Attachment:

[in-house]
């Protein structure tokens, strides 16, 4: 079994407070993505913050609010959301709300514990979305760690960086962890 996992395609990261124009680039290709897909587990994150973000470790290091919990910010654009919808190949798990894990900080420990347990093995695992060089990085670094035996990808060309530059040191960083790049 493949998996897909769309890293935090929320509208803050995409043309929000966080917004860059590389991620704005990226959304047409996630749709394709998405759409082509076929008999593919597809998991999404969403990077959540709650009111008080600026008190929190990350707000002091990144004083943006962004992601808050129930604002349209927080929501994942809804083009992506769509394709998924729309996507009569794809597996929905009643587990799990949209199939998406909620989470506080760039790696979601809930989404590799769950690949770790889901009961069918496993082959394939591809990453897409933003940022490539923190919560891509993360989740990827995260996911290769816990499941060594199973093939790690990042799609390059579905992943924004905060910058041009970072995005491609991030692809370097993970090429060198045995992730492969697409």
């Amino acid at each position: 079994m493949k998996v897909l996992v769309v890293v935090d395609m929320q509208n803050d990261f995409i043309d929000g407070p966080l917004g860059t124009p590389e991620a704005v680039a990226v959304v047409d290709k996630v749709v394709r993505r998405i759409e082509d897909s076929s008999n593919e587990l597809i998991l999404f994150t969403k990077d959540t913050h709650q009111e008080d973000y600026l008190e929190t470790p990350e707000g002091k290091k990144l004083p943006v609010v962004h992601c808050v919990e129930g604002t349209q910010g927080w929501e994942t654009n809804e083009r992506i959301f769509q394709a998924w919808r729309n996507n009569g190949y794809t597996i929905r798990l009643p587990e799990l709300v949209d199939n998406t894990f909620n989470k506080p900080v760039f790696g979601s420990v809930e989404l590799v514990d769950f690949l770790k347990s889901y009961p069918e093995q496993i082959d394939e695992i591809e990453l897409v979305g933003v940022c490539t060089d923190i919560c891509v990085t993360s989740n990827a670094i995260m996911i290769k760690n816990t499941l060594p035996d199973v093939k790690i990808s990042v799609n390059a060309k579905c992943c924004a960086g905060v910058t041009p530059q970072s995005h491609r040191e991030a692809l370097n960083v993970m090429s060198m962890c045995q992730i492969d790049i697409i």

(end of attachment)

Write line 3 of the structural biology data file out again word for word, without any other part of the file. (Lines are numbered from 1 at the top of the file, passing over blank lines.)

């Amino acid at each position: 079994m493949k998996v897909l996992v769309v890293v935090d395609m929320q509208n803050d990261f995409i043309d929000g407070p966080l917004g860059t124009p590389e991620a704005v680039a990226v959304v047409d290709k996630v749709v394709r993505r998405i759409e082509d897909s076929s008999n593919e587990l597809i998991l999404f994150t969403k990077d959540t913050h709650q009111e008080d973000y600026l008190e929190t470790p990350e707000g002091k290091k990144l004083p943006v609010v962004h992601c808050v919990e129930g604002t349209q910010g927080w929501e994942t654009n809804e083009r992506i959301f769509q394709a998924w919808r729309n996507n009569g190949y794809t597996i929905r798990l009643p587990e799990l709300v949209d199939n998406t894990f909620n989470k506080p900080v760039f790696g979601s420990v809930e989404l590799v514990d769950f690949l770790k347990s889901y009961p069918e093995q496993i082959d394939e695992i591809e990453l897409v979305g933003v940022c490539t060089d923190i919560c891509v990085t993360s989740n990827a670094i995260m996911i290769k760690n816990t499941l060594p035996d199973v093939k790690i990808s990042v799609n390059a060309k579905c992943c924004a960086g905060v910058t041009p530059q970072s995005h491609r040191e991030a692809l370097n960083v993970m090429s060198m962890c045995q992730i492969d790049i697409i």